different facet of the life and career of Hamilton - his youth, his military career, his law career, his career as
an economist, his life as an "activist" (including an 1801 manuscript letter to Jefferson from Burr, accusing
Hamilton of being "mad with spleen and envy"), and his role as a "futurist." (The "Economist" case features a
backdrop of the estimable Francis Guy's oil painting [c. 1800] of the Tontine Coffee House on Wall and Water
Streets. When will someone mount an exhibit of Guy's marvelous topographical paintings?)

On the wall opposite, screens run films pertaining to Hamilton and his influence. The gallery also has several
freestanding display cases. These - as do the categorized wall cases - feature a breathtaking selection of
historical documents, mementos, and pictures. The history buff will swoon as he gazes upon such treasures
as Hamilton's handwritten notes for the 1784 case of Rutgers v. Waddington, or Rufus King's handwritten
notes on Hamilton's speech at the Constitutional Convention in 1787. It's always a bit of a shock to look at
such things, for it is amazing that they exist at all; and they do cast an aura.

A final gallery - a corridor, actually, leading us into the gift shop - contains a carefully constructed timeline of
Hamilton's life.

In recent years, much not previously known, or known for fact, about Hamilton's life has been nailed down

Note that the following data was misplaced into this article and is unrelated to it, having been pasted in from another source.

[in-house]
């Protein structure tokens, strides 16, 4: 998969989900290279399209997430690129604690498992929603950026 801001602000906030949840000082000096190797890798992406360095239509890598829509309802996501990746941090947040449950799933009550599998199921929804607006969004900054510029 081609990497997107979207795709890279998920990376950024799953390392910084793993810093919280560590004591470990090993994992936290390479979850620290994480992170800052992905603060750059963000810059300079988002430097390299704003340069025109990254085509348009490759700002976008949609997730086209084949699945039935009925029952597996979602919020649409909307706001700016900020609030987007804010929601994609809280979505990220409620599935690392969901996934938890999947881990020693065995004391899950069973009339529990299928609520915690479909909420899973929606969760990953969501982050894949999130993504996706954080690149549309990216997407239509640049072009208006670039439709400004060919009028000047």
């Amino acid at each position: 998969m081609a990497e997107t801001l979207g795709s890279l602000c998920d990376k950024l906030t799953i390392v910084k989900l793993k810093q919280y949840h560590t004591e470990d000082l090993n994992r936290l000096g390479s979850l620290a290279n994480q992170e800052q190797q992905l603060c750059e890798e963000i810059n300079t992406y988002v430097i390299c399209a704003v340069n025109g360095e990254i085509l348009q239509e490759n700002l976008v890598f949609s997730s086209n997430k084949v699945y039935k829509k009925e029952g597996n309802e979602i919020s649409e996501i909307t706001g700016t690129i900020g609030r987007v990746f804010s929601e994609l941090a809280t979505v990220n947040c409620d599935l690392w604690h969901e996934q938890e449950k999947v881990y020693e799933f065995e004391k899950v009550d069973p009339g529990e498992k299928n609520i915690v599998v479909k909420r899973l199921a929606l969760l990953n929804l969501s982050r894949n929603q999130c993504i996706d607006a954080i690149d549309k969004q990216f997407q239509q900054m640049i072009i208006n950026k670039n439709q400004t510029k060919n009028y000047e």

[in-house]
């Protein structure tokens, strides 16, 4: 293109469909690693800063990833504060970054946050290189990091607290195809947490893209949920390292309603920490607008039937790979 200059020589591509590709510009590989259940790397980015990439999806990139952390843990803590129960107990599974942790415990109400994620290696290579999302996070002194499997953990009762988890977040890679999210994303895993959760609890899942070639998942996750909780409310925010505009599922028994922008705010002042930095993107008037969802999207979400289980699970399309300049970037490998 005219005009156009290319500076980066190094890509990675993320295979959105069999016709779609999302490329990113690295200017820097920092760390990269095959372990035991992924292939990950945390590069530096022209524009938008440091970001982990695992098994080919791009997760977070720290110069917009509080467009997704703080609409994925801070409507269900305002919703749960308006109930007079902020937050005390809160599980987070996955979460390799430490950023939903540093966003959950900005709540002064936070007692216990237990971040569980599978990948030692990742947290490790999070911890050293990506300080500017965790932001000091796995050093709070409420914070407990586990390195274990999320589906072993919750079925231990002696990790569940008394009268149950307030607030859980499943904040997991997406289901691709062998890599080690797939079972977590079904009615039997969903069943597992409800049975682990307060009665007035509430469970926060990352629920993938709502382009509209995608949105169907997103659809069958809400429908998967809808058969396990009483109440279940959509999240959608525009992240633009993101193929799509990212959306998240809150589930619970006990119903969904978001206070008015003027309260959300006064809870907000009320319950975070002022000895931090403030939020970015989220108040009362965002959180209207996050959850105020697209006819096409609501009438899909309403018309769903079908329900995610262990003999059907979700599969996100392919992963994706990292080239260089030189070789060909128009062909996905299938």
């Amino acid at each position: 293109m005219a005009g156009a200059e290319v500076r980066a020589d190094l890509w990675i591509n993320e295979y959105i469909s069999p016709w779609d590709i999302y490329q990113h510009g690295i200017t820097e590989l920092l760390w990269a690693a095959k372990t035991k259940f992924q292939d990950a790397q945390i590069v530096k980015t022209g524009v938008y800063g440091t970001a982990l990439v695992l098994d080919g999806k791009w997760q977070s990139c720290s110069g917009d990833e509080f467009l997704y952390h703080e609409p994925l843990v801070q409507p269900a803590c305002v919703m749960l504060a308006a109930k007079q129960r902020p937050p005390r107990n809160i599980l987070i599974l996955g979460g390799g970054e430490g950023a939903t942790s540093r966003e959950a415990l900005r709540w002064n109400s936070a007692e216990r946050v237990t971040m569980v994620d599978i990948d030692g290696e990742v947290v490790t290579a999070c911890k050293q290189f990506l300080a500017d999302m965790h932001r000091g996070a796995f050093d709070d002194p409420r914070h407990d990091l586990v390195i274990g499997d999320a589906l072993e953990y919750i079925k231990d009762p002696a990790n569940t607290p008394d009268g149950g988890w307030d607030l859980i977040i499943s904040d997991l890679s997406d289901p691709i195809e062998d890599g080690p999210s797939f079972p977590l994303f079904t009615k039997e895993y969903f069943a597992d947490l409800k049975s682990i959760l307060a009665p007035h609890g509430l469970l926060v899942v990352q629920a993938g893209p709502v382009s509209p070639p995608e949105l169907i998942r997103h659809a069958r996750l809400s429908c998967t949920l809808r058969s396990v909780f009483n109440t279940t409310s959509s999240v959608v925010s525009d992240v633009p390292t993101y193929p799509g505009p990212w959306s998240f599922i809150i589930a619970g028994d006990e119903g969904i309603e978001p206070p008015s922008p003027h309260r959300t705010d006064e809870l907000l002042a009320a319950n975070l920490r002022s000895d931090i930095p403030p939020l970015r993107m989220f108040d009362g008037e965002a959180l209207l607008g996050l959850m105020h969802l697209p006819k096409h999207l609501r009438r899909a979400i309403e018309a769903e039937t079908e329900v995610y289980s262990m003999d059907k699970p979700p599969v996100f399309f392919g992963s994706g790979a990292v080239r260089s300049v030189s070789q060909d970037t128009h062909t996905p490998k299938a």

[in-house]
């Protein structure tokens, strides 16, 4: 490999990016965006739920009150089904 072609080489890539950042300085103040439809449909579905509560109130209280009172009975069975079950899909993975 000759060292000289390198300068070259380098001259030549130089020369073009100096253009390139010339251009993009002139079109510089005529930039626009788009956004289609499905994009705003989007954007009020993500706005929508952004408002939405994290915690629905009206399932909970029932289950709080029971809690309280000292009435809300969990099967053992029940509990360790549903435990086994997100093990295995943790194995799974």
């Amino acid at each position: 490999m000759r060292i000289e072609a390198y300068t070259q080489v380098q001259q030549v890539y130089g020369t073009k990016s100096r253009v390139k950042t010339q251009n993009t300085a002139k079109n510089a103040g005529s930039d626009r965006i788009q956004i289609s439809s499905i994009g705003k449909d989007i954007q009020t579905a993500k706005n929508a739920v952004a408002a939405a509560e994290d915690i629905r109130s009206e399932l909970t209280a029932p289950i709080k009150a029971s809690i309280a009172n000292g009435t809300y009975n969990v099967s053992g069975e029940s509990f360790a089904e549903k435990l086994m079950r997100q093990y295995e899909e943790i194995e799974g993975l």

with certainty by historians and biographers. For example, the exhibit tells us that Hamilton was born in
1757. The current edition of Oxford's American National Biography still renders his birth year as "1757?." He
had, as Edith Wharton might have written, "murky antecedents." This exhibit (together with some recent
books such as Richard Brookhiser's and Ron Chernow's) dispels the old myth of Hamilton's half-Jewish
parentage. Born in the West Indies, Hamilton was the illegitimate son of a Scotsman, James Hamilton, and
Rachel Lavien, a Huguenot. Yet some biographies report her as Rachel Levine, a Jew. This background gave
rise among Hamilton's enemies to such innuendoes as that he was a Creole or a Jew. One almost wishes he
had been, just so we could say, "so what?"

During the Republican Convention I led a walking tour on political history in New York. One of my guests was
a young Englishman of anarchistic per suasion. He asked me why I thought the United States, since its
founding, had never experienced a political revolution. Since he had earlier asked me why New York had so
many statues of "dead white males who raped and pillaged the land," I presumed he wanted me to say that
our political placidity resulted from "corporate brainwashing" or "manufactured consent." The only pithy
answer that I could come up with was that we have a good Constitution. This is true. But I might just as well
have answered: "because of Alexander Hamilton." The least romantic of the Founders was also the one
who placed the new nation on a sound footing - philosophically and financially. I do not know that if I were
alive in Hamilton's day I would have liked him, or supported all his policies, but I do think the historical
society's title gets it right: He was the man who made modern America.

Thanks to this wonderful exhibition, many more people will think this as well.

Copyright 2004 The New York Sun